'Good fat' could help manage diabetes
Brown fat, nicknamed the ‘good fat’ because it warms up the body in cold temperatures, burning up calories in the process, could also be used to manage Type 2 diabetes, finds research.
Melbourne: Brown fat, nicknamed the ‘good fat’ because it warms up the body in cold temperatures, burning up calories in the process, could also be used to manage Type 2 diabetes, finds research.
Brown fat absorbs excess sugar in the blood and therefore if brown fat cells can be activated, blood glucose levels could be controlled without the need for daily insulin injections, a researcher pointed out.
Located on the back, the upper half of the spine and the shoulders, younger people are more likely to have brown fat than people who are overweight or obese or diabetic.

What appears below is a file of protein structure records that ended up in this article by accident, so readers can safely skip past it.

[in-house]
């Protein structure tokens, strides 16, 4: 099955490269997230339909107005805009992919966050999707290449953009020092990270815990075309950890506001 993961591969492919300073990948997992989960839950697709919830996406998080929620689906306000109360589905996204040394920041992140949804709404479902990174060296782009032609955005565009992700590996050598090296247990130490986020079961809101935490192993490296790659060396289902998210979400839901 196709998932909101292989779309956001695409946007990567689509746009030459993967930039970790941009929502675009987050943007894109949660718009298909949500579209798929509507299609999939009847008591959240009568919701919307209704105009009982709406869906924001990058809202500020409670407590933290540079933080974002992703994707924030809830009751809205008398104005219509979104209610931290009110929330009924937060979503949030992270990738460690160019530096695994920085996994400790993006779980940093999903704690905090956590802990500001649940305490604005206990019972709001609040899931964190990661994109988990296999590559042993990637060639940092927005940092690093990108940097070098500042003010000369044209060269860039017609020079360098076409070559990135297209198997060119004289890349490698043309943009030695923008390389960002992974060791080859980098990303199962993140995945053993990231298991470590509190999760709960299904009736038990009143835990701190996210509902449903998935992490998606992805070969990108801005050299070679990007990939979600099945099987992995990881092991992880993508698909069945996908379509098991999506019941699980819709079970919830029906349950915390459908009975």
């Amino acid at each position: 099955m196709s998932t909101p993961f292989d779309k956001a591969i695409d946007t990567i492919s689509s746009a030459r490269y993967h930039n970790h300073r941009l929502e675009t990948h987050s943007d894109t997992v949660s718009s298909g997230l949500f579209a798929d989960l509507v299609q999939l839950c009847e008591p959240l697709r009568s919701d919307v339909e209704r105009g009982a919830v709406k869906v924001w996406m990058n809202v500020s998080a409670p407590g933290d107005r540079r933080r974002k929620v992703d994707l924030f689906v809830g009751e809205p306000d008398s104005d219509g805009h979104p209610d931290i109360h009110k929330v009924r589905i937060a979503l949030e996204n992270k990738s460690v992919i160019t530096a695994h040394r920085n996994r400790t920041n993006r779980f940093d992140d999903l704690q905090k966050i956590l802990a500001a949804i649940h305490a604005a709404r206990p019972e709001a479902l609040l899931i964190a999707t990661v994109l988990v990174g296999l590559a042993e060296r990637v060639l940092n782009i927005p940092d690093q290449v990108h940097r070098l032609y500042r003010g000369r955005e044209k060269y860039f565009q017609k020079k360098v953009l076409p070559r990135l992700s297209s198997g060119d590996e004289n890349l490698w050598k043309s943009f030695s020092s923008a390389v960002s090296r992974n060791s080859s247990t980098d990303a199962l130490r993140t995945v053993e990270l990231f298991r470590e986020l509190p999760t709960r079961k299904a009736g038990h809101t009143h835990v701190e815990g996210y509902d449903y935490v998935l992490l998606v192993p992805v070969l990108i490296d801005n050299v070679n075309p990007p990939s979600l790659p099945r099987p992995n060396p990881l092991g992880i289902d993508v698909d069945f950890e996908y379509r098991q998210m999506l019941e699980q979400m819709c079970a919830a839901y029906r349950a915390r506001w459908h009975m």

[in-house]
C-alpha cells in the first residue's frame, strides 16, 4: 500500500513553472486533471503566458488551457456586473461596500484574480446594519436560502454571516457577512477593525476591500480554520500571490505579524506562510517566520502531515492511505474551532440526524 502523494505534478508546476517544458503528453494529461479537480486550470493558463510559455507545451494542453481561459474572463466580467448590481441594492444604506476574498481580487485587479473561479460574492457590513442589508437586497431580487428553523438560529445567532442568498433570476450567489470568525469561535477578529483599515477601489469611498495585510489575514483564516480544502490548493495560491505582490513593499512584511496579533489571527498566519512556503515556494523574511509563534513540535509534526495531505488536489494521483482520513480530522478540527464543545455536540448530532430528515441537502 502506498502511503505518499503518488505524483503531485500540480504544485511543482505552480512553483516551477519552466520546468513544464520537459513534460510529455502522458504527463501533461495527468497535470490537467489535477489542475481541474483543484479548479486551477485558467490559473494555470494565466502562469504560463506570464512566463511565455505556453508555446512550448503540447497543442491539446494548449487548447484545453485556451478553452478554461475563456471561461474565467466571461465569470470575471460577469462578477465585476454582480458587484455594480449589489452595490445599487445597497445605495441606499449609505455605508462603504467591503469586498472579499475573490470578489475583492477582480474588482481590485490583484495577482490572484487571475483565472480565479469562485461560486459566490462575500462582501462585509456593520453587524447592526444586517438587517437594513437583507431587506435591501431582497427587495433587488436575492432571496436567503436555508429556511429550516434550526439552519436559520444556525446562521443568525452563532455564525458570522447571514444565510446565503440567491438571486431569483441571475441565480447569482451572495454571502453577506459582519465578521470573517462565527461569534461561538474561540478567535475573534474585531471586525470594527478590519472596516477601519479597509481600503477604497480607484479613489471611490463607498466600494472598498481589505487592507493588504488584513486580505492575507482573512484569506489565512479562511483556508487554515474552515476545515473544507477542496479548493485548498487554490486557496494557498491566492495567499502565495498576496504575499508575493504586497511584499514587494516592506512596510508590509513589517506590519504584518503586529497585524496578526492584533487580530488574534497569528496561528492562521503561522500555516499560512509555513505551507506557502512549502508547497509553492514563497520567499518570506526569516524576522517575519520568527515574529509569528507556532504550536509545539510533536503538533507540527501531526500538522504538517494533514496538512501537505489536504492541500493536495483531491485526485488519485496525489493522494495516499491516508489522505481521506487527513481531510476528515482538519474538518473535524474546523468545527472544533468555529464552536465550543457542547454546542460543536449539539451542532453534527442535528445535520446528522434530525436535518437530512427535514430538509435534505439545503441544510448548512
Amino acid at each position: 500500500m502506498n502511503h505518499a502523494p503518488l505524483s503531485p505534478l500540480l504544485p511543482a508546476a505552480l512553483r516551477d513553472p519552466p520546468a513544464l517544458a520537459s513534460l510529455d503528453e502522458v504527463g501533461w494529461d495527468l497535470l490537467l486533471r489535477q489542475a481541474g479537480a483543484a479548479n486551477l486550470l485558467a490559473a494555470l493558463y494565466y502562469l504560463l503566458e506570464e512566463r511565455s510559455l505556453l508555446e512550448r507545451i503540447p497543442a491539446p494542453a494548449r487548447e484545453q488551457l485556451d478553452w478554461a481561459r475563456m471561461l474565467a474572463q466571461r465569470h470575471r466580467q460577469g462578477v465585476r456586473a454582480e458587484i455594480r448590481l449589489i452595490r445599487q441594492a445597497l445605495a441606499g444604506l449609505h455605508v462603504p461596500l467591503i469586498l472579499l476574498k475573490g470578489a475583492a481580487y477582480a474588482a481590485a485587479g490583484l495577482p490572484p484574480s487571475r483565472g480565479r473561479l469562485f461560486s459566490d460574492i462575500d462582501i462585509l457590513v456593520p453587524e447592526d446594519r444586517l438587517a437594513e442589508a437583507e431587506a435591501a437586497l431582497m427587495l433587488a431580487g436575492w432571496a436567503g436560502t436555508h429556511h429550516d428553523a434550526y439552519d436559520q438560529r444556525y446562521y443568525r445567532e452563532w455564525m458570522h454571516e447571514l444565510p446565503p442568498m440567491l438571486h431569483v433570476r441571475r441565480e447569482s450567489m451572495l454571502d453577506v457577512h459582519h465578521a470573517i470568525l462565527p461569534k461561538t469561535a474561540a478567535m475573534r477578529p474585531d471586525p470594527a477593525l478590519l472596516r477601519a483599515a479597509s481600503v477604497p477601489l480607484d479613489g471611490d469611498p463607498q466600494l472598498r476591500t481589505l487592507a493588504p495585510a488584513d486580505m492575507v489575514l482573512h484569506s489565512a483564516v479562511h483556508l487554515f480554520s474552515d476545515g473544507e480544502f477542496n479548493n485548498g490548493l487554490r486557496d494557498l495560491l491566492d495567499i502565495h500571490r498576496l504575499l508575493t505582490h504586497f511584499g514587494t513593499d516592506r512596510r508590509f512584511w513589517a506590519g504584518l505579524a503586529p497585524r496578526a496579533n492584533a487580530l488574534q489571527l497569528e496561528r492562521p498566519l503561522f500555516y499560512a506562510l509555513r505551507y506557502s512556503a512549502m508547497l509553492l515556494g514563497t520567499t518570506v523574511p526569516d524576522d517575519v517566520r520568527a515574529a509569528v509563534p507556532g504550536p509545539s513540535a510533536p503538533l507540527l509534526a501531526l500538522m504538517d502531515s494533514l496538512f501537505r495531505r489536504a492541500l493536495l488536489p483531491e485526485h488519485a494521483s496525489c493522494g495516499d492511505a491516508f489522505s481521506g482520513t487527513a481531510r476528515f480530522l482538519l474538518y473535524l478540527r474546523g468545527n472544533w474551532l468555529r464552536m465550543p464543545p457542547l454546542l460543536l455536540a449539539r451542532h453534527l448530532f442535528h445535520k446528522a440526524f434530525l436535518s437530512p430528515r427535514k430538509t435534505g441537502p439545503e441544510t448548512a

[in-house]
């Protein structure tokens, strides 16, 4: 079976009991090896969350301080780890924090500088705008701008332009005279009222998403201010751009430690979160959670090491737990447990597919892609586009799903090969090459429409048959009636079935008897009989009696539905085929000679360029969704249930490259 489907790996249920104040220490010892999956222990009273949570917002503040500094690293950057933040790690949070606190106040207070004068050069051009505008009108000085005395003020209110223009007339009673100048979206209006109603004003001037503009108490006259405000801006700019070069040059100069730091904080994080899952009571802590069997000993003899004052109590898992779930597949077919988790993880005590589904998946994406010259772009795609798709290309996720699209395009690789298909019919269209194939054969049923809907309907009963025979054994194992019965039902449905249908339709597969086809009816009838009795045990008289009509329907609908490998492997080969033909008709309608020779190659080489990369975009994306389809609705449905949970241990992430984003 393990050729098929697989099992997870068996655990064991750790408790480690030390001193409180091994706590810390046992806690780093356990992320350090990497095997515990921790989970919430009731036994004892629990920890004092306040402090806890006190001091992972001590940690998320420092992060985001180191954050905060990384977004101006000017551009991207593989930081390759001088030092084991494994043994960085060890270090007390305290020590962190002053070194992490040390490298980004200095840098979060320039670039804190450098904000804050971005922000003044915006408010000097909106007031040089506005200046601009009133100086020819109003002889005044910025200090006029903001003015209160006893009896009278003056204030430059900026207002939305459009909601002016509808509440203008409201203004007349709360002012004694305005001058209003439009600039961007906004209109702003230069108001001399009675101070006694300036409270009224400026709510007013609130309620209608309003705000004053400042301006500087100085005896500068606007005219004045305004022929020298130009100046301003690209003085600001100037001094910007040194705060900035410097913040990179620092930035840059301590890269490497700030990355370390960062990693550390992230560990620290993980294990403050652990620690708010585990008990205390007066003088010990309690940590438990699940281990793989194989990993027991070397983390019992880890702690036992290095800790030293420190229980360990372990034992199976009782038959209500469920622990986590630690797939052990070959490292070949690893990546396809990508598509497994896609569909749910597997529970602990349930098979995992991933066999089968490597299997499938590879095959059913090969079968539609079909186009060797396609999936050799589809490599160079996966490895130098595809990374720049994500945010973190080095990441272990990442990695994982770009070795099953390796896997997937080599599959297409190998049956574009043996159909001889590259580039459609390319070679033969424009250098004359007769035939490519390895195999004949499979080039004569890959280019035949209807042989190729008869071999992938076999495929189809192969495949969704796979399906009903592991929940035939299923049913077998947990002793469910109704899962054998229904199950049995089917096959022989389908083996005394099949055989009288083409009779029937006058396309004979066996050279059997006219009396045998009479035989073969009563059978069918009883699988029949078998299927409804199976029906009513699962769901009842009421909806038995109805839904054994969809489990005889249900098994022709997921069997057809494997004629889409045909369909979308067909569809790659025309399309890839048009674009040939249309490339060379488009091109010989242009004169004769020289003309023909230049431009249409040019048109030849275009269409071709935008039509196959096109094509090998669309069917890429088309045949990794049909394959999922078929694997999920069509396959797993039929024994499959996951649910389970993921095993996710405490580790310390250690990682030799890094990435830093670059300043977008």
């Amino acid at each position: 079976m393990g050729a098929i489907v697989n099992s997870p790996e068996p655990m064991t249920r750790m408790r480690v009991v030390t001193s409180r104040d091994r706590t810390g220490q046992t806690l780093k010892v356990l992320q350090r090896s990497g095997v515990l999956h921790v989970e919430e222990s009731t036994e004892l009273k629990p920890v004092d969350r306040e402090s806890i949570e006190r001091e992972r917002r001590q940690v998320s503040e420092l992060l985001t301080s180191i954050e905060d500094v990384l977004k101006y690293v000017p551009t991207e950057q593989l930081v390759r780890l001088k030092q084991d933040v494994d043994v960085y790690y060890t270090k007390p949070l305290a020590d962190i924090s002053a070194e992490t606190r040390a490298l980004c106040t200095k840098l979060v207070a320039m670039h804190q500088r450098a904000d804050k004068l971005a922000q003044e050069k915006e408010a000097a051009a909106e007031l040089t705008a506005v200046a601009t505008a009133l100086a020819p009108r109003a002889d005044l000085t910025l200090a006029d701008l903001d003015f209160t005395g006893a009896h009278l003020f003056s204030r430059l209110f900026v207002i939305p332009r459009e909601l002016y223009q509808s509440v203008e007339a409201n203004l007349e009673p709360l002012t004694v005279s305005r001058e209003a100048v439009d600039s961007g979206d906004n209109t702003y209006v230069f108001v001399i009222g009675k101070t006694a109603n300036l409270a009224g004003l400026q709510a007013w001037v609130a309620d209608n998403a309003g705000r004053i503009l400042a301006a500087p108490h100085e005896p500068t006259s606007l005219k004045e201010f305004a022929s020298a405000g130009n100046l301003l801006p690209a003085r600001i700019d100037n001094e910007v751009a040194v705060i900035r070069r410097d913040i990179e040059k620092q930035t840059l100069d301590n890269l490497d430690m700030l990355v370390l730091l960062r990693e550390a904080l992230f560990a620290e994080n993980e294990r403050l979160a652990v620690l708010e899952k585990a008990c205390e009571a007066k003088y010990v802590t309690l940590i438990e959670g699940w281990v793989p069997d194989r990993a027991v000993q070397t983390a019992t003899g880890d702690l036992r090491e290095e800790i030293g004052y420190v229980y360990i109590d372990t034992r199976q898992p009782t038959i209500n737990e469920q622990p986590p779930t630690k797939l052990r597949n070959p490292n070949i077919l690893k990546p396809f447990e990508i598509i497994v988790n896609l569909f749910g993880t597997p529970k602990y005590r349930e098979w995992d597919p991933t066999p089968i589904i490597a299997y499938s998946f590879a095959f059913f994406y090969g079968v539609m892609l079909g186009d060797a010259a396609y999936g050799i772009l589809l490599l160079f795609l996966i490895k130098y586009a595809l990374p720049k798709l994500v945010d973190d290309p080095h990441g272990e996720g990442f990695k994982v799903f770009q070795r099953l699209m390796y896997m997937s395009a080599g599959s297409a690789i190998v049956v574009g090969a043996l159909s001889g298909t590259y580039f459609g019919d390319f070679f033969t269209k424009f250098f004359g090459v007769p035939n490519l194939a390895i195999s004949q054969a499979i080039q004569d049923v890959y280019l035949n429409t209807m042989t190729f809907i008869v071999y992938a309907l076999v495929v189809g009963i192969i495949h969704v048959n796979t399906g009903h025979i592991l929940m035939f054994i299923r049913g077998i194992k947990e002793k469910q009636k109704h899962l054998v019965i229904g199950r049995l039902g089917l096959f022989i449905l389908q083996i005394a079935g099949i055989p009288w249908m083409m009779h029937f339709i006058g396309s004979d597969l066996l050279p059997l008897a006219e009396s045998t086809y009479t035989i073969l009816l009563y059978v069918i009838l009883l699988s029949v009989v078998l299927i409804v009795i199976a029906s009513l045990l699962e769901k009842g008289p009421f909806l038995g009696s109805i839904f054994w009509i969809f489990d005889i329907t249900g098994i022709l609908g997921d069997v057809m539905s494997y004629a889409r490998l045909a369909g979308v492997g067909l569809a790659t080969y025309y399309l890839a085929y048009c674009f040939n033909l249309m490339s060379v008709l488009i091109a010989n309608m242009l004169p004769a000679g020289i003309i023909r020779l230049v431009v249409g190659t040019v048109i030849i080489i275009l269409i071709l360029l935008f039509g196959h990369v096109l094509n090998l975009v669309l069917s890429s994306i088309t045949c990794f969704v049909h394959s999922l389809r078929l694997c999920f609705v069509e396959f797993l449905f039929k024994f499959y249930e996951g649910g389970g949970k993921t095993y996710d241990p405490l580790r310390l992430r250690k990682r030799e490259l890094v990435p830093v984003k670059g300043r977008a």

“In theory if we can find out how to stimulate brown fat into action, we could use it, not only to manage obesity, but type 2 diabetes too,” said lead researcher Masaaki Sato from the Monash University in Australia.
“Brown fat was discovered in adults a few years ago and now research is taking place world-wide to understand why some adults have it and others don’t,” Sato added.
By observing cells, the team found that following application of a drug that mimics cold exposure, brown fat produces large amounts of a protein that transports glucose into cells, and importantly does so independently of the way insulin transports glucose into these cells.
Closer analysis showed brown fat cells produced 10 times the amount of glucose transporters than insulin.
Potentially the research could lead to a completely new medicine to treat Type 2 diabetes, offering an alternative to daily insulin injections.
The study appeared in The Journal of Cell Biology.